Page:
Nagoya Writes

April 8, 2012

March Review

Filed under: Open Reading Minutes — show1miyamura @ 6:51 pm

Nagoya Writes Open Reading Review:

March 2012

Spring has been shy this year. The day of our open reading was not
the image I have of spring. It was cold. The Critic (4) and Reading turn
out (5) was a bit low for this month. Less than half of last year’s.

The  Critic

The Critic organized by Tim Chambers.
We took a good look at three works, Tim’s work’ Karma’,
Albert’s work ‘Freedom’ and Ernie’s work ‘Good Bye’
Character consistency in dialog was the focal point.

The Open Reading:

Ernie Schaal ( USA )
Prose ~ Goodbye
I found myself holding the urn tighter and tighter, as if
seeking warmth from the ashes.

Brett Hack ( USA )
Prose ~ Grocery Store Romance Amalgamaton
It is as if the eyes are sapping energy from the rest of him
to keep themselves running.

Tim Chambers ( USA )
prose  ~ Karma
Watching his old portfolio charts crash as quick as lightning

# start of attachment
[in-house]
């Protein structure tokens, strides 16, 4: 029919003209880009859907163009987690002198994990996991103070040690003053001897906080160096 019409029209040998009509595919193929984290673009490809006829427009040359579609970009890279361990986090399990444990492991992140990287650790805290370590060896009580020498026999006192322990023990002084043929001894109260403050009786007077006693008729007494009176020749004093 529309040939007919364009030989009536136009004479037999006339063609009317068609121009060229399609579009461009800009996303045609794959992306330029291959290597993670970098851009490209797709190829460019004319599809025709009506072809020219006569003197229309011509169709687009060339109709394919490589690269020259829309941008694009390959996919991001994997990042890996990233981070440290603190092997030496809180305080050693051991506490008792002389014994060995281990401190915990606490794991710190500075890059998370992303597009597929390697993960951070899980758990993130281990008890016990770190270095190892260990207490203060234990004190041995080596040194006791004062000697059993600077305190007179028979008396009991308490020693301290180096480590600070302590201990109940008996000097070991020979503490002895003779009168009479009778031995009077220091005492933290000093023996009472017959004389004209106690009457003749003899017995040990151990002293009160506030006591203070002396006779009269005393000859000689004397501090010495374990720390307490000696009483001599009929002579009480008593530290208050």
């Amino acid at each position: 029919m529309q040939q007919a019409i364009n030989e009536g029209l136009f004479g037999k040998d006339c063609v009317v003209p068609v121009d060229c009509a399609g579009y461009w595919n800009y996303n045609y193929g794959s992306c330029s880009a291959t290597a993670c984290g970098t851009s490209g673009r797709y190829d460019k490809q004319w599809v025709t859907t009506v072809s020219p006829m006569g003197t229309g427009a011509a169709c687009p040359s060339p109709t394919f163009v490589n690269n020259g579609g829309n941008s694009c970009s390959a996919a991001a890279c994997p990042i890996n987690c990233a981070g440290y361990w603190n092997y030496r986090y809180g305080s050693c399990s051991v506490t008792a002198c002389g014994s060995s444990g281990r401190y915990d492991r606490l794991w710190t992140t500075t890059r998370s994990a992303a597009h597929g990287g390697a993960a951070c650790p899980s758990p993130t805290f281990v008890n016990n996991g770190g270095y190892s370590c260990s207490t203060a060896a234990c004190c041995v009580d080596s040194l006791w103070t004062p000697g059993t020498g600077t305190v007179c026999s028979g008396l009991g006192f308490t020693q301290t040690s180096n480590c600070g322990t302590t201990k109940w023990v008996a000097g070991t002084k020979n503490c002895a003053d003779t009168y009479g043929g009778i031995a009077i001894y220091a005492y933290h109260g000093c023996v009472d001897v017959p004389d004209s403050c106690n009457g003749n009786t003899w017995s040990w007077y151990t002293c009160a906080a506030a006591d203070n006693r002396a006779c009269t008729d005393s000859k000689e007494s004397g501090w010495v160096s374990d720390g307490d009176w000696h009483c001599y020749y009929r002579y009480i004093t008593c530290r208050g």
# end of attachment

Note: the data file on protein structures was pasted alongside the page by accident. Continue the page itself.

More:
bolts was punishment enough, but everything that happened since
seemed like penance and retribution piled on top of comeuppance.

Paul Binford ( USA )
essay ~ The Big T ~ by Mike Foley
What is a tangent, a side trip like with any side trip, a writer
can get lost.

Albert Sussler ( USA )
Prose ~ Freedom (2 )
There as no season for penguins in Tokyo.
Essay ~ Micro-Aggression
Your only qualification is that you are a ‘gaijin’.

____________

Coming up:

April  15th
Open Readings will start at 4:00 P.M.
The Writer’s Critique will be start at 2:00
At held at Mondo Books in Kamimaizu

If you have original work you would like critiqued at the next workshop, contact Vash at :
haengbok92@gmail.com
____________

Site: Mondo Books is a used bookstore and lounge, on the second story
building next to the Bank of Nagoya just two blocks east from Kamimaizu station,
____________

Thanks  Hitomi, Jose, and Mike of Mondo Books for all your help.

I have received mails of people wishing to be taken off our mailing list.
I am sad to hear you will not be with us but wish you the best in your
life’s journey.

Our literary group is a struggle in survival. I am amazed it has lasted over 20 years.
We depend not in applause but in active writing.  Sweat, create and do share. That
is the only way the Nagoya Writes survives.

Help to spread the word.
Albert Sussler.

quote: A student states, ‘I tend to paint what I see.’
Whistler replies, ‘Ah! The shock will come when you see what you paint!’
(James Whistler)

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